2007: Traded the pick for Harrington, and then promptly sent Harrington to GS. Whatever slice of the Murphy/Dunleavy trade that pick bought did more harm than good. Kicked one of the #2′s down the road to take Stanko Barac.
    2008: I actually thought this was a pretty good draft. No complaints, honestly.
    2009: Hansbrough, like Plumlee, was a terrible pick. More on that in a minute. Price is a fringe-NBA player, who may actually be Larry’s best second-round pick. That is not a compliment to either of them.
    2010: George was a good pick. Stephenson’s getting into fights I think was meant to indicate what modest value he does bring (he also, like, threw his pregnant girlfriend down a flight of stairs, but whatever, I’m content to just say he hasn’t contributed anything in this first two seasons)
    2011: I actually liked the trade at the time, but it’s no longer clear to me that George Hill is better than Kawhi Leonard by himself, let alone 3 second-round picks better (although it can be argued that two of those “picks” are actually guys, and those guys are terrible and may never make it stateside, although it could THEN be argued that those terrible guys were also drafted by Larry Bird). Or to put it another way, going into the 2012 draft, from 8 years of second rounds of drafts, setting aside whether they’re still playing in Indy, simply in terms of drafted players playing in the NBA, Larry turned 8 second-round picks into AJ Price and Lance Stephenson. Eight. I know you can’t expect a lot from second-round picks, but you’d think you’d at least either hit (really hit) on one out of eight, or get at least, I don’t know, FOUR middling fringe-bench guys?
    Which brings us to 2012. Don’t know Johnson, but I’ve heard good things. But for the same reason I hated the Hansbrough pick, I don’t like this one either because it ignores VALUE. You can say you think Plumlee will contribute meaningfully, and that’s an opinion that can’t be proven wrong until he plays. But what can’t be credibly argued is that he could only have been had at 26 (ditto Hansbrough at 13). If you really want Miles Plumlee, and you absolutely can’t work out a deal to trade down to a pick where you would be confident you’d still get Miles Plumlee, but Perry Jones is universally believed to be a higher-end talent who would fetch more in a trade, then you draft Perry Jones, and you wait for someone else to draft Miles Plumlee, and you offer them Perry Jones for Miles Plumlee and SOMETHING. If they dig their heels in and say “no, you’re not getting Miles Plumlee,” then you make the same offer to someone else for another player, and live with not getting the great Miles Plumlee and settling for some other backup center–AND SOMETHING ELSE, or, absolute worst-case scenario, you live with getting a borderline lottery talent at 26. Gauging the interest of other teams in players is a part of the process, and failing to exploit the obvious discrepancy between teams around the league’s interest in Perry Jones and teams around the league’s interest in Miles Plumlee is just laughably bad business.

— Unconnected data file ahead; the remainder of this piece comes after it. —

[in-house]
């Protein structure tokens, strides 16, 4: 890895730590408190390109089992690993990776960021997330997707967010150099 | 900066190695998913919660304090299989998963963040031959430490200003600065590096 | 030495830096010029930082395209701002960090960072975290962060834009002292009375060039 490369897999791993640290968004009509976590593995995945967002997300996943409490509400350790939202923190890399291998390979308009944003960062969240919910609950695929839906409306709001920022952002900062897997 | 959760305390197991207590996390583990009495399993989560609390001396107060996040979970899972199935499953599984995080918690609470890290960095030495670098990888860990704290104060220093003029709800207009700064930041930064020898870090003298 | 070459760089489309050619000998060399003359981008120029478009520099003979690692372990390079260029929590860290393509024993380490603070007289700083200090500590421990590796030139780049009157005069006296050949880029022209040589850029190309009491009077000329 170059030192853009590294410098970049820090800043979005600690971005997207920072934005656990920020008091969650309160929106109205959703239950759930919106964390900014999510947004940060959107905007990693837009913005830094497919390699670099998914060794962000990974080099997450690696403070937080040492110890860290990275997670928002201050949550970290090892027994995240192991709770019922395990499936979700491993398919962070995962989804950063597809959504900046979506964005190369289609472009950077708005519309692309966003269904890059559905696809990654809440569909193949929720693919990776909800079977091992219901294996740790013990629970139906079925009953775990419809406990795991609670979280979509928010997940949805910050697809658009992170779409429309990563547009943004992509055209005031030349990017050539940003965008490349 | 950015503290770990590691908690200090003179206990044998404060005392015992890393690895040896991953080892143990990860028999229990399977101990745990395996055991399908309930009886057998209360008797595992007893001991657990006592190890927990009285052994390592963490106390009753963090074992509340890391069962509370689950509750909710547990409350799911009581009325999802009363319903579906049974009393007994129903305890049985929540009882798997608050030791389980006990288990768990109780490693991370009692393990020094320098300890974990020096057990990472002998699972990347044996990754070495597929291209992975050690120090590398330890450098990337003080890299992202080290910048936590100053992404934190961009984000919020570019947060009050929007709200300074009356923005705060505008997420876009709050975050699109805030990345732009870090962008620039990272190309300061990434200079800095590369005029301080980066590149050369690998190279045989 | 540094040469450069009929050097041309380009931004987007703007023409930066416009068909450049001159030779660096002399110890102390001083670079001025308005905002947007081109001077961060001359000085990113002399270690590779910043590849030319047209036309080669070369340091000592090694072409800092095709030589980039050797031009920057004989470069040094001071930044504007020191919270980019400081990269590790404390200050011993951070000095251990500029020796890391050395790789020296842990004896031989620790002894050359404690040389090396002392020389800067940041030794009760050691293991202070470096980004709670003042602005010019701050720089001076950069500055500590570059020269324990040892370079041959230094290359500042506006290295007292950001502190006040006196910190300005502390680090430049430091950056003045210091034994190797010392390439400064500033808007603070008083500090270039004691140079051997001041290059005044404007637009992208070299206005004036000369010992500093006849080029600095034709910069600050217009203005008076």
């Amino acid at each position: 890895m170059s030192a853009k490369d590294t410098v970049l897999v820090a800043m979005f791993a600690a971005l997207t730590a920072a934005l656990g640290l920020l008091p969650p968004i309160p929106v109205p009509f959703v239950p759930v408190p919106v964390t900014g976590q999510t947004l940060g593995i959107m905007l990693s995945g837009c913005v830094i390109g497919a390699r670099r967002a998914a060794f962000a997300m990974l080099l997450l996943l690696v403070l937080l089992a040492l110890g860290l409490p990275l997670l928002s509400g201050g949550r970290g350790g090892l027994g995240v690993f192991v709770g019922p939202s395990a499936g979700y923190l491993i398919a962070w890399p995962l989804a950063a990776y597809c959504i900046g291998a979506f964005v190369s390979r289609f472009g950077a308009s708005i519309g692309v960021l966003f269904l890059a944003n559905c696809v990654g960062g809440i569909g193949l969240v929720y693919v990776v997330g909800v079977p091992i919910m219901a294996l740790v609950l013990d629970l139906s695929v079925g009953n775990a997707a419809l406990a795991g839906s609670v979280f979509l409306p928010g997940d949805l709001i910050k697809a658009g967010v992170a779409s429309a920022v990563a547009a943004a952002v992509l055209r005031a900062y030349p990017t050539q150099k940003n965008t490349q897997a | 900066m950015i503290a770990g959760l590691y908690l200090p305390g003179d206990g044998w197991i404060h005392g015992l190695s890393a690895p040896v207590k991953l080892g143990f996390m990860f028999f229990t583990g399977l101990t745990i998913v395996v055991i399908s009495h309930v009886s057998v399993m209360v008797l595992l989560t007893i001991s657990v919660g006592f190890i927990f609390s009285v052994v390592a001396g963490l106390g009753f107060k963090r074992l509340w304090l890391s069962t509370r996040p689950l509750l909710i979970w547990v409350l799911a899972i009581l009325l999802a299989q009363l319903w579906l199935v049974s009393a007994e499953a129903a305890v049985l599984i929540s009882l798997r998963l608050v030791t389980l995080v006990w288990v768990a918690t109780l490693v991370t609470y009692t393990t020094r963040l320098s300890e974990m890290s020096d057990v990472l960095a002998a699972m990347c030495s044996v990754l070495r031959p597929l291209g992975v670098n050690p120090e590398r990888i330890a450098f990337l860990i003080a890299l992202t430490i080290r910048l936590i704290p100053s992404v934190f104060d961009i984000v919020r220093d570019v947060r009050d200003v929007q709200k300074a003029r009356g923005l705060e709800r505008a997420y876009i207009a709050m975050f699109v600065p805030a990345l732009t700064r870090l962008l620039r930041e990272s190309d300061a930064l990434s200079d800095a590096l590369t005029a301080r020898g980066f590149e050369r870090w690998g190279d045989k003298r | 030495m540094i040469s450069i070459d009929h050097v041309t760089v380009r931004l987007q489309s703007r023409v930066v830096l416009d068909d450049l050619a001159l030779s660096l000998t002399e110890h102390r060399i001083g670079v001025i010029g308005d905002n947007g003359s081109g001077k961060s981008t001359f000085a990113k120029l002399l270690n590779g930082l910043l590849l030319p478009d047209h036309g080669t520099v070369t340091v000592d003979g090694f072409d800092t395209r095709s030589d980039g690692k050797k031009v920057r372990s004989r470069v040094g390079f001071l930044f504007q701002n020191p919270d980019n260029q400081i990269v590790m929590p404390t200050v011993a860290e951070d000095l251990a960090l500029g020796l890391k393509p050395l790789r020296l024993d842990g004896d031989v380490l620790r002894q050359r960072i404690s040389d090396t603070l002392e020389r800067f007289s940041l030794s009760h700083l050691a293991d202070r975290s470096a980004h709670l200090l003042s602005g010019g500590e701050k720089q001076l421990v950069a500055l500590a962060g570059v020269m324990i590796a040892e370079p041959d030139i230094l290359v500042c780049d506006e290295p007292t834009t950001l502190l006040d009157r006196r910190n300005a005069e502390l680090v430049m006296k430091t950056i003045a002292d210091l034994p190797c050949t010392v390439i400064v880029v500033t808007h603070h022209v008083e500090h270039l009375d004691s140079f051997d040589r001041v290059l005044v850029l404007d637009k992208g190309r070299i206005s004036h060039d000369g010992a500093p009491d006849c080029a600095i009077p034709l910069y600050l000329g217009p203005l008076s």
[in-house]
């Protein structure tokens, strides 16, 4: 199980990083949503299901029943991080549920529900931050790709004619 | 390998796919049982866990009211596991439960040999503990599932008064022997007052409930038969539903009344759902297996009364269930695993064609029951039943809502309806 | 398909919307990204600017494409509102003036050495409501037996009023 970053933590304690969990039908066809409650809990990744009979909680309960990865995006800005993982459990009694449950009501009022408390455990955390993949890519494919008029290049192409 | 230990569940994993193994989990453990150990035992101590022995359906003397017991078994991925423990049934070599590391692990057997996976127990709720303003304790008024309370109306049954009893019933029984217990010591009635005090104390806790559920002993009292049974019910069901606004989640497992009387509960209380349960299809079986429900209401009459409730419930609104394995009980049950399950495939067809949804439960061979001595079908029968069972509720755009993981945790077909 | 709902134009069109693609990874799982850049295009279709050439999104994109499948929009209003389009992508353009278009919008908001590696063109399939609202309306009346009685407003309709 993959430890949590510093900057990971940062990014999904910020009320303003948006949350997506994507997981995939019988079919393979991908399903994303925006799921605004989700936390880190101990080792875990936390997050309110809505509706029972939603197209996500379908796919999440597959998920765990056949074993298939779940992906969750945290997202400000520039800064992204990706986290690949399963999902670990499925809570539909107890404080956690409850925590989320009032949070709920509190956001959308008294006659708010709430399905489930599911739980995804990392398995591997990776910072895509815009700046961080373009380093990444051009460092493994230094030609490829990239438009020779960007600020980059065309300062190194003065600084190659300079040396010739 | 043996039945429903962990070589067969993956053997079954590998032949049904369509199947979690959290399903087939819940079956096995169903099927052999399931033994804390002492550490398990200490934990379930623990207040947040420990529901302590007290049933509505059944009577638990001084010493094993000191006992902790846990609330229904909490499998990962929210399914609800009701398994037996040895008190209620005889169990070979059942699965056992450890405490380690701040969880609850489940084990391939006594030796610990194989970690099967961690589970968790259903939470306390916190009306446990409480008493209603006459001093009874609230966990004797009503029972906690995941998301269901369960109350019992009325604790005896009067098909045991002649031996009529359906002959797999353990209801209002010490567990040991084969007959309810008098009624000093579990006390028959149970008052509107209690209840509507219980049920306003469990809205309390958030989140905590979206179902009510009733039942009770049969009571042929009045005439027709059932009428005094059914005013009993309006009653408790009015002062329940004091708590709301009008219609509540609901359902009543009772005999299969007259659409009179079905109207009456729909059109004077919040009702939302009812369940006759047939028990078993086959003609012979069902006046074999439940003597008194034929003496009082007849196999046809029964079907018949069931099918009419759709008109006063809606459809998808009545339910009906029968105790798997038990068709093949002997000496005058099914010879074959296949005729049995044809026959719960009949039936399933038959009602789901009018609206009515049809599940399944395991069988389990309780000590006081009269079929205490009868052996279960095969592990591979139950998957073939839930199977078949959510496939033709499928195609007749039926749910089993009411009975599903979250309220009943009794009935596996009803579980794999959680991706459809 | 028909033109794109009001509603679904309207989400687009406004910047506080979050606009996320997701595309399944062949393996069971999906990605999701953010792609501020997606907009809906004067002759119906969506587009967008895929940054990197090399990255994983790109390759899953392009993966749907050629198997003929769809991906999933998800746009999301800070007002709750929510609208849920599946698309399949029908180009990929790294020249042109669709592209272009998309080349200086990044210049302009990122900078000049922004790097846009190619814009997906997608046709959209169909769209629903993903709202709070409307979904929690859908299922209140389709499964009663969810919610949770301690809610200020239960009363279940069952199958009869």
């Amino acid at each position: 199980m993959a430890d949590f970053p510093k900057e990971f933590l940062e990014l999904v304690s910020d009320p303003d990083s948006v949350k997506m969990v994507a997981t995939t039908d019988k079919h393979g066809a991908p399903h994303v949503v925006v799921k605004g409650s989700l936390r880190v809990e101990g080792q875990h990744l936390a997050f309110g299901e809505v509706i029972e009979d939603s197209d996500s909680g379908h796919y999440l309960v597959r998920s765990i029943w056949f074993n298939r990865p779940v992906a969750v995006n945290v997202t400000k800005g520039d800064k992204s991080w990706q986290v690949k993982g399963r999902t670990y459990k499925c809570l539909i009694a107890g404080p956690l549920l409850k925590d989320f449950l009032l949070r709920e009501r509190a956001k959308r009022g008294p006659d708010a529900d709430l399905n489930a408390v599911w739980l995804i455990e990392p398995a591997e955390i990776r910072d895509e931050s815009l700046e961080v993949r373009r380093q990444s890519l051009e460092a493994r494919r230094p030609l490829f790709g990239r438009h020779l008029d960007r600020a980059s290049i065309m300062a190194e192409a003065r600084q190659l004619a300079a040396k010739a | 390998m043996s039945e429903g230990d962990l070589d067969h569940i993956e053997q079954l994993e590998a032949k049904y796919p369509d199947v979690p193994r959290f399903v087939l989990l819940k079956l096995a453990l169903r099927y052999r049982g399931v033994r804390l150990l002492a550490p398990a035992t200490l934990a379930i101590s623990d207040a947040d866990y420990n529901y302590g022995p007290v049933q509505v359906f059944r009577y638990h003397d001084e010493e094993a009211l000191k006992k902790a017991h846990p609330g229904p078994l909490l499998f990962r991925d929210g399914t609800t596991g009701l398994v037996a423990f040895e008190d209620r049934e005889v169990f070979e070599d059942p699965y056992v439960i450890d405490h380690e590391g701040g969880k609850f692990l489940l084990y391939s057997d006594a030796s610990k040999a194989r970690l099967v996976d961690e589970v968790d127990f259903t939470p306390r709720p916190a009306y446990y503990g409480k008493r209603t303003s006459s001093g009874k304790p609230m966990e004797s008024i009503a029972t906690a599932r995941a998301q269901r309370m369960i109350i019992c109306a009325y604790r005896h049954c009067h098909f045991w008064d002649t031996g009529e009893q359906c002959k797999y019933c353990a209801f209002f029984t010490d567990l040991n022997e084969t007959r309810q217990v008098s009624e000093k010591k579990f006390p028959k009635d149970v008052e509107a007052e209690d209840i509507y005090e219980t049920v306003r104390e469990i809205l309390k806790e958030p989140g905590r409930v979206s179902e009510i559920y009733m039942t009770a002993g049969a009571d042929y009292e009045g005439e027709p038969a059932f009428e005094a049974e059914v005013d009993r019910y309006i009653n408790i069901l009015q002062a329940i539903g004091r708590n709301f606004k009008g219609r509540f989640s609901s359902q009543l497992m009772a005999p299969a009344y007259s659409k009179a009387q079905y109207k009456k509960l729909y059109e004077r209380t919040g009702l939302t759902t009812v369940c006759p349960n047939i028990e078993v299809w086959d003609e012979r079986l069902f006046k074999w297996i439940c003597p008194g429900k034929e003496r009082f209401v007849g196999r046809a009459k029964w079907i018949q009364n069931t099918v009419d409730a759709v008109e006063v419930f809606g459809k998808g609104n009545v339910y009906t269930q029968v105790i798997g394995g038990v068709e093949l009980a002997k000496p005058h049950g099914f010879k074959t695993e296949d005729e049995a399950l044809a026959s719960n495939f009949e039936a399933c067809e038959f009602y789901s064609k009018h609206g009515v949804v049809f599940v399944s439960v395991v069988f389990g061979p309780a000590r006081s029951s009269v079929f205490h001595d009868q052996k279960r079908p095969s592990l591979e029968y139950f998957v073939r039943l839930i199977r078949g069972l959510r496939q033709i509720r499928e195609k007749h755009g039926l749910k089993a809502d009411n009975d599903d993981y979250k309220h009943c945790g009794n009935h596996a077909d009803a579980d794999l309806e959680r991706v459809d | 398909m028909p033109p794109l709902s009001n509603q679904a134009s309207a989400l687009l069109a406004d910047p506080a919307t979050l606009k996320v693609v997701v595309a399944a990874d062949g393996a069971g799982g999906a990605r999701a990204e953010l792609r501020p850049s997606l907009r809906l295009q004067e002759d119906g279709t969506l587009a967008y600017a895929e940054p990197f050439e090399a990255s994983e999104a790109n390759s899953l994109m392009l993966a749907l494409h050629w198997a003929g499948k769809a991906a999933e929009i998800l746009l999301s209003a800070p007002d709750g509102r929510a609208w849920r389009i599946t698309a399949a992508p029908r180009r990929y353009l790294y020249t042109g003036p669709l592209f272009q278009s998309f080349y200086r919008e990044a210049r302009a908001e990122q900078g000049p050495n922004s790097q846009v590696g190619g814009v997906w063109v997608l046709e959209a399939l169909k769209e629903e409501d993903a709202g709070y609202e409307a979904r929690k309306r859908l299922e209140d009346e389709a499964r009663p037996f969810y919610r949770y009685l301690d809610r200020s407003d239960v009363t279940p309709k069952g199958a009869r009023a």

• k

    oops. Sorry. 7, not 8. Seven second-rounders. My mistake.

  • Tony Hicks

    This was a terrible pick. Do you really look for Jeff Foster like talent in the first round?!?! Perry Jones III should have been the pick. David West is 30 and has one more year on his contract. As much as I like him, it’s only down here from here. Our starting 5 is set; so why not have Jones III learn from West as a project?

    Baylor was a pretty selfish team with a lot of talent, and all of their players were “me first” kind of players, which hampered how good Perry Jones III can be. The leg problem is overrated. Michael Jordan got hurt his second year and he turned out pretty good.

    Plumlee 20 min per game at Duke his senior year?….umm Mike is no idiot, he didn’t play that much for a reason

  • Mike

    Hitting on a second round pick is nearly equivalent to hitting the lottery. Like the mega millions. Picking a second rounder who pans out is almost all luck. I’d go out on a limb and say 75% of 2nd round picks don’t even make the team who drafted them and are out of basketball in five years. I’m not saying Larry has had great drafts by any means, but when people say “look at his draft record” in a bad way, I gotta defend him. Granger may have “fallen in his lap” but he got passed by 16 other teams. So he’s drafted George, Granger and Hibbert. 2, potentially 3 All Stars. Not bad. You can’t hit on them all.